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      Bitter Cold Keeps on Coming: Feb 24, 1963

      Ice broke significantly due to the strong winds of the last few days.

      The temperature hit a record-low 24 degrees below zero the morning of February 24, 1963. That was the official low at the National Weather Service (NWS) site near Negaunee. Undoubtedly, other locations were much colder. Itâ??s likely that U.P. residents were either getting used to the cold or were getting pretty sick of it; probably a combination of the two. It was the sixth day that winter with record-low temperatures of 20 below or colder at the NWS. Two days later it went to 27 below for the seventh and last sub-20 below zero morning of the long cold winter of 1963.

      On February 19, 1963, Arthur J. Myers, chief meteorologist at the Sault Ste. Marie Weather Bureau, declared Lakes Superior, Huron and Michigan virtually ice-covered. It was an occurrence he deemed â??most unusual.â?? A Coast Guard icebreaker reported ice three inches thick with several inches of snow on top from Port Huron all the way to Detroit.

      Extensive ice formed as one of the coldest winters of the 20th century continued. The bitter weather began the day after Christmas when the high temperature struggled to only 6 above zero in Marquette; the low that morning was a bitter 10 below. Mild, tranquil weather covered Upper Michigan the first week and a half of 1963. Persistent warmth whittled away a good deal of the thin snow cover. Then, in time-honored fashion, a healthy snowstorm hit Upper Michigan on January 12 followed by a bitter cold wave. Marquette recorded its coldest temperature since 1936 on January 15, with 18 degrees below zero. Locations away from the warming influence of Lake Superior dropped even lower. Iron Mountain and Escanaba both registered 22 below and Menominee plunged to 24 below zero.

      On January 22, the mandatory cold weather story in the local paper began with this dramatic opening: â??Severest cold wave in decades raged on today with bitter west winds ripping pedestrians like razor blades.â?? The next day, Iron Mountain recorded its 11th straight day with temperatures below zero; it bottomed out there at 30 below. Outlying areas in Dickinson County had readings as low as 40 below zero. Most schools in the U.P. were closed due to the brutal cold. A thermometer at the Herman post in Baraga County registered 43 degrees below zero. Farther east, it also plunged to 43 below at Wetmore in Alger County. At the foot of Lake Superior, Sault Ste. Marie checked in with 30 below and Marquette endured its coldest January day in recorded history on the 23rd with a high of 8 below and a low down to 21 below zero.

      The cold spread southward during late January 1963. Atlanta recorded its first subzero temperature of the 20th century late in the month, and Chicago experienced its coldest month in history; registering 19 consecutive days below zero in January 1963.

      Like some of the exceptionally cold winters of the past, North America shared the bitter siege with the Old World. The â??Great Cold of 1963â?? spread â??death, misery and chaosâ?? across much of Western Europe. The Thames River froze from bank to bank at Kingston for the first time since 1895 (Image above). It would be the only time in the 20th century the river froze to such an extent. At Southampton, fish reportedly froze where they swam, sticking their heads out of the ice. Seabirds then skated along the ice and picked at them. In central Italy, the Venice lagoon was reported covered with ice. In Salonika, Greece, drifts up to five feet deep were reported, while snow piled up on Italyâ??s Adriatic Coast. The phenomenon there was declared â??a rare sight.â?? Farther north on the Oresund, the strip of water separating Denmark from Sweden, some Danes walked halfway across it, while others â??rode bicycles on the seaâ?? and got in the way of icebreakers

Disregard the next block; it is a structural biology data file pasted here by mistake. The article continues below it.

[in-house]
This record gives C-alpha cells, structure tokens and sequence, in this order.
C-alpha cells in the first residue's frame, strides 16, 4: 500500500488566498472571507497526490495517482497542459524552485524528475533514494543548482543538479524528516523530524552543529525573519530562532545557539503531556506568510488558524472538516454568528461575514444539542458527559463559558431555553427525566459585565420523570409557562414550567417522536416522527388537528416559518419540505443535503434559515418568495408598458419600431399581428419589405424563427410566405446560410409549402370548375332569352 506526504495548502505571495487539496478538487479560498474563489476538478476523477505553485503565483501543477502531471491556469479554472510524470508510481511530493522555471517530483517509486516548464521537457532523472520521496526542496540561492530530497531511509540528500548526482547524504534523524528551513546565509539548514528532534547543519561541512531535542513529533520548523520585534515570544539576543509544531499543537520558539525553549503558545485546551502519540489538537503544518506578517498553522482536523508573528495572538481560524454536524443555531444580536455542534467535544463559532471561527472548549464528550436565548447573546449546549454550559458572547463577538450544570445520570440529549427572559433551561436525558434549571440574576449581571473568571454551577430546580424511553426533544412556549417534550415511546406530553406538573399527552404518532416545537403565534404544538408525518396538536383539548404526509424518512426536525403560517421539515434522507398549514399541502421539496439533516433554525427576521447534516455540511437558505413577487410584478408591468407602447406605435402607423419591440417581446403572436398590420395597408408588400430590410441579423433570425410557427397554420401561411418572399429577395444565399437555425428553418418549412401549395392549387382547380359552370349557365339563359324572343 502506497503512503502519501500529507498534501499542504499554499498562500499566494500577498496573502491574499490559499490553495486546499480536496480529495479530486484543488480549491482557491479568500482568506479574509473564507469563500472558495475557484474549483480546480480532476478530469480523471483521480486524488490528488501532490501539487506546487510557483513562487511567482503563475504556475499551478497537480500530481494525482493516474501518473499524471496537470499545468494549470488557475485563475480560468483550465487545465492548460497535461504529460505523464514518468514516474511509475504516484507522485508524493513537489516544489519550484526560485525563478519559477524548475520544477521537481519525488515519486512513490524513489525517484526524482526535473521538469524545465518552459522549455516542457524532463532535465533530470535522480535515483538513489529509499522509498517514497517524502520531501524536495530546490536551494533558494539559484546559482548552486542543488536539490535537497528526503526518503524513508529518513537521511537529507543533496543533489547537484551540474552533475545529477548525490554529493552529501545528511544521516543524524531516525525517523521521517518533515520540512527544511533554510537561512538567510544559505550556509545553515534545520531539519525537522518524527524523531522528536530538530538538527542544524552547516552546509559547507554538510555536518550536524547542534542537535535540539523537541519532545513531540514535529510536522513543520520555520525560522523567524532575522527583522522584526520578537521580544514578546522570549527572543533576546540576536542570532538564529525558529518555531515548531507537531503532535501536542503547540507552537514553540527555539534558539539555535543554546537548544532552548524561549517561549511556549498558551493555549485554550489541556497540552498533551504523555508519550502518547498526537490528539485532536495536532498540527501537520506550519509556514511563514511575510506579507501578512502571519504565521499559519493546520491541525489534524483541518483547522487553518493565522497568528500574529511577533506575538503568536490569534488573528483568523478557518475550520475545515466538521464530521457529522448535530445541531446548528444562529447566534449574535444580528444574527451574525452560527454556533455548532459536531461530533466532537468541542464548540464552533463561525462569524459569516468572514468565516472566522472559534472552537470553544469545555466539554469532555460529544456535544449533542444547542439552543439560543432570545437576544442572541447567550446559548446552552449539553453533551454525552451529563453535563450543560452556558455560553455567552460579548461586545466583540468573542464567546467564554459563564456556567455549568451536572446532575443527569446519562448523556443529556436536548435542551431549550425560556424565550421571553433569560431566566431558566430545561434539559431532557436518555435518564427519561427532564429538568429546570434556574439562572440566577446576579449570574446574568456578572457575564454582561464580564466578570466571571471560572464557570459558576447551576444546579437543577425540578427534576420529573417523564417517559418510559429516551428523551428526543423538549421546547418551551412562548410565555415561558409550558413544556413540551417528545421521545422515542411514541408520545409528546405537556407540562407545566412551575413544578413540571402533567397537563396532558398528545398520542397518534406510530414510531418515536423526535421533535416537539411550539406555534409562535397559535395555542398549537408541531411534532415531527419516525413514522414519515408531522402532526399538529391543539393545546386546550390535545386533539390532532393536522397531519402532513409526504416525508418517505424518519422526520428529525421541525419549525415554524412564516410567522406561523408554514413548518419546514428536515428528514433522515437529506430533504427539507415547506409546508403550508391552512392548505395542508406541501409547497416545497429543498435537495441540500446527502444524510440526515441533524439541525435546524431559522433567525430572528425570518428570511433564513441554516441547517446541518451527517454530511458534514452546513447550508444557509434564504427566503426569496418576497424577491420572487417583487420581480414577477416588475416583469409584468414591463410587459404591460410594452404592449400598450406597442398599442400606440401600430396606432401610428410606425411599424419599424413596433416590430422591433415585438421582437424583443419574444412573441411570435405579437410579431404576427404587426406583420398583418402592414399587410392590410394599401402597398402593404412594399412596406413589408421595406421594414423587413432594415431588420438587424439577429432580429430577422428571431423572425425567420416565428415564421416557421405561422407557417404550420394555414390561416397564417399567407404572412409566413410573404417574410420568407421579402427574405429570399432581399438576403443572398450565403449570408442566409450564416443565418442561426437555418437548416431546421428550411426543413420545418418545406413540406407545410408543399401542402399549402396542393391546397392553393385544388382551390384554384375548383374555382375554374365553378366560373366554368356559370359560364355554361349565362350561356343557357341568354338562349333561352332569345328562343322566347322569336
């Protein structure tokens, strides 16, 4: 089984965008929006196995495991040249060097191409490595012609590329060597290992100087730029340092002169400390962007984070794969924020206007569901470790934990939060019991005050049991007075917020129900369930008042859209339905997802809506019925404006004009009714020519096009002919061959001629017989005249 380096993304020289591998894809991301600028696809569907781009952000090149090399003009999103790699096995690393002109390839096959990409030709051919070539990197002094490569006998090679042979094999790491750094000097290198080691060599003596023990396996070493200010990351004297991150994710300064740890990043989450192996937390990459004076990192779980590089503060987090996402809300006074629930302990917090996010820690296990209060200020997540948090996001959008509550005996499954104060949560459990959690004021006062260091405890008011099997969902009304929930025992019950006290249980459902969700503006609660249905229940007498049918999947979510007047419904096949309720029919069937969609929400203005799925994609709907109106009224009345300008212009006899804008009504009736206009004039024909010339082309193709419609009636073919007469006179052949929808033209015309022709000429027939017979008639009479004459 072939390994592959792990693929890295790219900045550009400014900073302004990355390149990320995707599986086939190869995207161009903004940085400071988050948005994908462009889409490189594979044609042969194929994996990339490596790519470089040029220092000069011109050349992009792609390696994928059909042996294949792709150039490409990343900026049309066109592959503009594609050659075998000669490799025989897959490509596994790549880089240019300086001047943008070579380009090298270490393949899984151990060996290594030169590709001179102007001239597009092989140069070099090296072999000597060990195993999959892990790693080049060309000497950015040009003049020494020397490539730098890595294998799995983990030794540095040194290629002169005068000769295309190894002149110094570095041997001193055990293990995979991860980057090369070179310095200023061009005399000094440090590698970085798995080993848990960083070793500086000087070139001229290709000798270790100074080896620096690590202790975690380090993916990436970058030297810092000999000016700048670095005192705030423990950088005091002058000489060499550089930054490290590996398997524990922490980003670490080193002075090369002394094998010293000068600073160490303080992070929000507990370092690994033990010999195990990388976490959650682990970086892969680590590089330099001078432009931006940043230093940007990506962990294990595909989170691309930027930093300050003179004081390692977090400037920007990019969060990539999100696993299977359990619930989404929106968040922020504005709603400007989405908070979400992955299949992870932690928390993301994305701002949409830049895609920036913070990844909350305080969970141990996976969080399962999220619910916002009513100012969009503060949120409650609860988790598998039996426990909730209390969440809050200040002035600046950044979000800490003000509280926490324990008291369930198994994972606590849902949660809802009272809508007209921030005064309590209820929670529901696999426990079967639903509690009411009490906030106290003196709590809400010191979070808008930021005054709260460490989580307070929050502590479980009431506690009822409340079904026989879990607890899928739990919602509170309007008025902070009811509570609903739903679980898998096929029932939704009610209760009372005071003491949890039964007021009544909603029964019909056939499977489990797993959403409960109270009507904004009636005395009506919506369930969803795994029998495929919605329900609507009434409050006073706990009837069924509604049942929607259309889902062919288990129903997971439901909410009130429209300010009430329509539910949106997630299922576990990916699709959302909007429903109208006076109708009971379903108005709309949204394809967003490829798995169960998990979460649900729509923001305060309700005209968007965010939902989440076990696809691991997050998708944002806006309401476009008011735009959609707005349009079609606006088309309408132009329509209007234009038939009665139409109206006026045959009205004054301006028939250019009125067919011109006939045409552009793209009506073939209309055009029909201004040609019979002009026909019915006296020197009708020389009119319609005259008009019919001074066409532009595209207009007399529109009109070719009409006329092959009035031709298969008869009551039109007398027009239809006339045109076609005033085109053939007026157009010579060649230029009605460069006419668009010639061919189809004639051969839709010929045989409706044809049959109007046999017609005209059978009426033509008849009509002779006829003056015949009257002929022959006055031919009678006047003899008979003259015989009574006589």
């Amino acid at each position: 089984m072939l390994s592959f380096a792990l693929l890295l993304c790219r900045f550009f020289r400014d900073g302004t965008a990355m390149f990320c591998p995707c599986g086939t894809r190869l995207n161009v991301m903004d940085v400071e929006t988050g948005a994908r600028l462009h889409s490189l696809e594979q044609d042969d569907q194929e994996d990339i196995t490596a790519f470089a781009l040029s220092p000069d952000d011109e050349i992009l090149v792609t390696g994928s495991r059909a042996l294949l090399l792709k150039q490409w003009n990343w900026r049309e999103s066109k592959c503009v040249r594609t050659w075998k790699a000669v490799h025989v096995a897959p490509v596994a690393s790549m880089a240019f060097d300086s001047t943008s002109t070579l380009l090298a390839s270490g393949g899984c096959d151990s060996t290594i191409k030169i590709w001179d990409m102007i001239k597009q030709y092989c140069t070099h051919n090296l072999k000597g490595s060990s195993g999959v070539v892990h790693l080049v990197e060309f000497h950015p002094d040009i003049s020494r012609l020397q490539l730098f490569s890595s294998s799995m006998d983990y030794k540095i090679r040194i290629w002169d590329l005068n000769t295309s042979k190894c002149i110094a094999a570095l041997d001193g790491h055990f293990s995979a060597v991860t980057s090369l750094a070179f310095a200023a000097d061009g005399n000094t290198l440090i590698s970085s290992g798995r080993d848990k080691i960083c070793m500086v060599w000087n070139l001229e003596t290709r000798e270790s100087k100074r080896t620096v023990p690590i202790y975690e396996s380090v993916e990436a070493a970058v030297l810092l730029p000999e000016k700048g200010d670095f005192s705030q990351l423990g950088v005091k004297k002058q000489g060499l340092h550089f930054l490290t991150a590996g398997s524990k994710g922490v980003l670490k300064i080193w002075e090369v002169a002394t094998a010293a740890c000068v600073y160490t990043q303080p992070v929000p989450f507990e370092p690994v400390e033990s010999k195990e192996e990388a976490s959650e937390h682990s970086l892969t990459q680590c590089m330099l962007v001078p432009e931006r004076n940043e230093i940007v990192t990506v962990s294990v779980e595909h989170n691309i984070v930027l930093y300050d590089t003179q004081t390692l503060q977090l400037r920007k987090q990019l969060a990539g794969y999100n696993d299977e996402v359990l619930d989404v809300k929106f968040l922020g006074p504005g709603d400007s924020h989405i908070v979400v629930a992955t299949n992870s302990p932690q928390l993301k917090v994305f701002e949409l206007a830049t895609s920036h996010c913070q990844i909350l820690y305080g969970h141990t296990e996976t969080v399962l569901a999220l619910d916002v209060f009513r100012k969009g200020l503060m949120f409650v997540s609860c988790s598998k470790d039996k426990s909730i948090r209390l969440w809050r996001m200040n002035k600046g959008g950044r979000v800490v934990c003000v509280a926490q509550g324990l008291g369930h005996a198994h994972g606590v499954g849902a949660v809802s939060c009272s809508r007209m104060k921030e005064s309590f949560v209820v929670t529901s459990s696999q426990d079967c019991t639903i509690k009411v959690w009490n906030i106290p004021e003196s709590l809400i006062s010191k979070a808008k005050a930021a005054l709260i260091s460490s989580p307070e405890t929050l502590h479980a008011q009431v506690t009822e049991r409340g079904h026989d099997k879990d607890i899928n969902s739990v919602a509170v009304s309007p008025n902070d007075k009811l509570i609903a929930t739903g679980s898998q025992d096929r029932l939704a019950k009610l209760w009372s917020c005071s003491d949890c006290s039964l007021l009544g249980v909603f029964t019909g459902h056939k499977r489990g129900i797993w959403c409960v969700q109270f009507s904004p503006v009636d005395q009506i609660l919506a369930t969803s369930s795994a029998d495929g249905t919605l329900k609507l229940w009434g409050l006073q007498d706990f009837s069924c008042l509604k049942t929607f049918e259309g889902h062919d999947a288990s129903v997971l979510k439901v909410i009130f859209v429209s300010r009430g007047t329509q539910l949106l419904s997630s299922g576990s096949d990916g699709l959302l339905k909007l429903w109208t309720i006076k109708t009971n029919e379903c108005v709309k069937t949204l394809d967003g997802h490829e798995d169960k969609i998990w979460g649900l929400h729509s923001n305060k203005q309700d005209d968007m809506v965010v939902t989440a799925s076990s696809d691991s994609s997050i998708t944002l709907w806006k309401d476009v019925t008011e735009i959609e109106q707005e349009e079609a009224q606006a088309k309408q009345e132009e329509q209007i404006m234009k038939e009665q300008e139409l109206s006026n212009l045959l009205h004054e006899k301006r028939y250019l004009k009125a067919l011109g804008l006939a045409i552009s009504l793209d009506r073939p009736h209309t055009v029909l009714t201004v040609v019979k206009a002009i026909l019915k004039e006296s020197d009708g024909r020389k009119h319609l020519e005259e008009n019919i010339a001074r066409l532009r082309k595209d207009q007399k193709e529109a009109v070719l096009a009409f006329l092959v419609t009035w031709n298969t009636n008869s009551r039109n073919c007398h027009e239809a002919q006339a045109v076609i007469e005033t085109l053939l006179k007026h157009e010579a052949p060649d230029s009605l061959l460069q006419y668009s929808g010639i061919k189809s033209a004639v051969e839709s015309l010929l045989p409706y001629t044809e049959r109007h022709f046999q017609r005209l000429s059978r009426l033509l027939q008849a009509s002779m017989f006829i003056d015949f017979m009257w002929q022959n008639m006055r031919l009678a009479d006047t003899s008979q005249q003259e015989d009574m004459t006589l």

January 1963 ended 10.3 degrees below average, while February came in 8 degrees below the long-term standard. Even close to warmer Lake Superior in the city of Marquette the two months had 29 days with below zero lows. The total for the winter was 35. At the NWS, the record for low temperatures of zero or below was set at 59.

      We have at least a shot at that mark this year. To date, the NWS has 48 days with zero or below. The next five days should have zero or below temperatures; that will put us at 53. Unlike 1963, it appears that March 2014 will continue the very cold patternâ??at least through mid-month. While the winter of 1963 featured more extreme cold (this winter has only 1 day with 20 below or colder at the NWS site), this winter will be known for persistent, consistent cold weather. Each winter month will come in over 7 degrees below average and March could end several degrees below average, too.

      Incidentally, the winds of the last several days really did a number of Lake Superior ice cover. The ice broke significantly and to such a degree that a heavy band of lake-effect snow formed on Saturday night over the central portion of the lake and moved inland over northern Luce and northwest Chippewa Counties. A foot of snow was reported at Tahquamenon Falls State Park. The gaps in the ice cover will fill in late in the week as arctic high pressure with its light winds and bitter cold temperatures descend on the Lake Superior region.